Financing Your Education

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At Cleveland-Marshall College of Law:

We are committed to ensuring that every qualified student, regardless of financial need, can pursue a legal education. We have a full service financial aid office located in the Law Building, and we offer a quality education at an affordable price.

Scholarships:

All scholarships (money that does not need to be repaid) for entering students are distributed by the Office of Admissions and Financial Aid. Scholarships range from $2000 to full tuition. There is no special application process; simply apply for admission to the college and you will be considered for scholarship money. Last year 46% of entering law students received scholarships.

For a listing of current outside scholarships for which you may qualify or compete, please see the Current Scholarships page.

Loans:

About 80% of the law students receive loans. The average loan is $17,000 per year and the average debt for a graduating law student is $62,000.

Deferments:

Deferments are available for most of your existing educational loans. Simply request the deferment forms from your loan servicer(s), complete the student section, and forward the form to Marcie Rechner, Director of Student Records in the Law Building, Room 142.

Refunds:

The specific dates of the refund schedule are published each academic term and are available on the Office of Treasury Services homepage. Failure to be aware of these dates is NOT grounds for a refund. Students should be cognizant of the financial ramification of their decisions.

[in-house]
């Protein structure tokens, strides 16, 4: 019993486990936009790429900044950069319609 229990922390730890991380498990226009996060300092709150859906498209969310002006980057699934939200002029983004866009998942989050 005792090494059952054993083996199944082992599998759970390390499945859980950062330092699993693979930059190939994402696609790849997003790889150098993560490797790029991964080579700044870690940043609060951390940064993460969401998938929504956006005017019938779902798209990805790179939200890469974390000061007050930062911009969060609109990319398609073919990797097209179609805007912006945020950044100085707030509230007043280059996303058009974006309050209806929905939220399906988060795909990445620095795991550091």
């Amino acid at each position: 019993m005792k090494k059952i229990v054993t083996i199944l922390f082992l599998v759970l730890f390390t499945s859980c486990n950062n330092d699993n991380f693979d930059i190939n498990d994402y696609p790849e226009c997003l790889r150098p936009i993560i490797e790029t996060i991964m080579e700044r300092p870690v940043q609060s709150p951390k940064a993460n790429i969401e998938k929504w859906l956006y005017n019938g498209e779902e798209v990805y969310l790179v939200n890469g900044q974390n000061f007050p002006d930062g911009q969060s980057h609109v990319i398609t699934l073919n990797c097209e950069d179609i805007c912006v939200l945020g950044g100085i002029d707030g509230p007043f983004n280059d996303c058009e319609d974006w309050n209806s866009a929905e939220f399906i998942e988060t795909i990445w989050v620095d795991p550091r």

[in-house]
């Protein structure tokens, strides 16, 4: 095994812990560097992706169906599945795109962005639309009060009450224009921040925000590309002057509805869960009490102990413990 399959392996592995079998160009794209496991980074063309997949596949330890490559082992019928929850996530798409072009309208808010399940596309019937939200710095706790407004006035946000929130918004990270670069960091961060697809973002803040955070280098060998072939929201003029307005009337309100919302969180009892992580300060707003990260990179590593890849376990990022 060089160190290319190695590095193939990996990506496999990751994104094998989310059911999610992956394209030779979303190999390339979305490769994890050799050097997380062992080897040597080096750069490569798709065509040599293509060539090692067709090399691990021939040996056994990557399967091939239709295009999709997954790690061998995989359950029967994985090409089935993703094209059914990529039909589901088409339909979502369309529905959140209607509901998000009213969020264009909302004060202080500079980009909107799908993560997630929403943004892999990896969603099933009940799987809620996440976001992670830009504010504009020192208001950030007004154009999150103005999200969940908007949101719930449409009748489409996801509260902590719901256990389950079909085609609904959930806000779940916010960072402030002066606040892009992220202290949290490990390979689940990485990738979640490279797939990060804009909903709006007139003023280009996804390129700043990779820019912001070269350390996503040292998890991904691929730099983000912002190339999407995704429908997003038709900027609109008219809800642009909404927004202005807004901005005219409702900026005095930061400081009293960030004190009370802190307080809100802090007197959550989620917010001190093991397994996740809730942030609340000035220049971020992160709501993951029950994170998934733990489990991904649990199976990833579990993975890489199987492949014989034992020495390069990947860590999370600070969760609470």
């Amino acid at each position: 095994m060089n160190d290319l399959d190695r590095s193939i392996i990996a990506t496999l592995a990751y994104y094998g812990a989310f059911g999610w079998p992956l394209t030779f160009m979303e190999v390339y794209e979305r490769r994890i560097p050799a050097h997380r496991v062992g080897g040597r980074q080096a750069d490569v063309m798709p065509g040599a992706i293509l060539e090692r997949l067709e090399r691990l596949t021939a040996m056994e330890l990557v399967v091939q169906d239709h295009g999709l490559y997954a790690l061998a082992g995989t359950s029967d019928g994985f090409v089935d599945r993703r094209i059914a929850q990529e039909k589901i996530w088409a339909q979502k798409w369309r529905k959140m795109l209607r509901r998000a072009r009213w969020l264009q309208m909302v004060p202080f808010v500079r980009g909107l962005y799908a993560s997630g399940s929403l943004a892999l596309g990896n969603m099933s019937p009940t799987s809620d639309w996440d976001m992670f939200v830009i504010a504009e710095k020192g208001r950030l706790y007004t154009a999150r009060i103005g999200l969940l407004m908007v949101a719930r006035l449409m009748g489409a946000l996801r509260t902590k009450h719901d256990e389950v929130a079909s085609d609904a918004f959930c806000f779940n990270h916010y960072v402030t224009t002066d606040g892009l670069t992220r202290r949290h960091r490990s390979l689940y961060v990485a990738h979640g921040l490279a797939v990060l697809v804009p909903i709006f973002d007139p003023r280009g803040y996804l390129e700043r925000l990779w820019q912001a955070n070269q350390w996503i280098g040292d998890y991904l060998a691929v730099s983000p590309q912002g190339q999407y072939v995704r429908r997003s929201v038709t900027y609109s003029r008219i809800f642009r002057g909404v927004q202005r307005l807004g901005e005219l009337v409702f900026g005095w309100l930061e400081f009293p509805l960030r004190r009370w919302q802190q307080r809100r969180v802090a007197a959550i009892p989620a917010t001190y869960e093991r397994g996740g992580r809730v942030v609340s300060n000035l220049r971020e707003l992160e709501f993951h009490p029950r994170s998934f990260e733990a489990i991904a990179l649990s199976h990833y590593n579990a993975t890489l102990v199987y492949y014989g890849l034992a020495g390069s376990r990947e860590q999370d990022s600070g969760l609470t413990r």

Students who officially withdraw from courses may be eligible for a percentage refund of tuition and certain fees only during the first four weeks of a term. Students can withdraw from their courses on-line through CampusNet during the period assigned for the specific course.  Please note that the University’s withdrawal period is much longer than the University's refund period.  Students who withdraw from a class after the official refund period is concluded are not eligible for a refund.  Failing to attend class will not relieve you of your financial obligation to the university, even if you have not yet paid your full tuition bill. Completing your withdrawal in accordance with the refund schedule may eliminate or reduce your financial obligation to the University.

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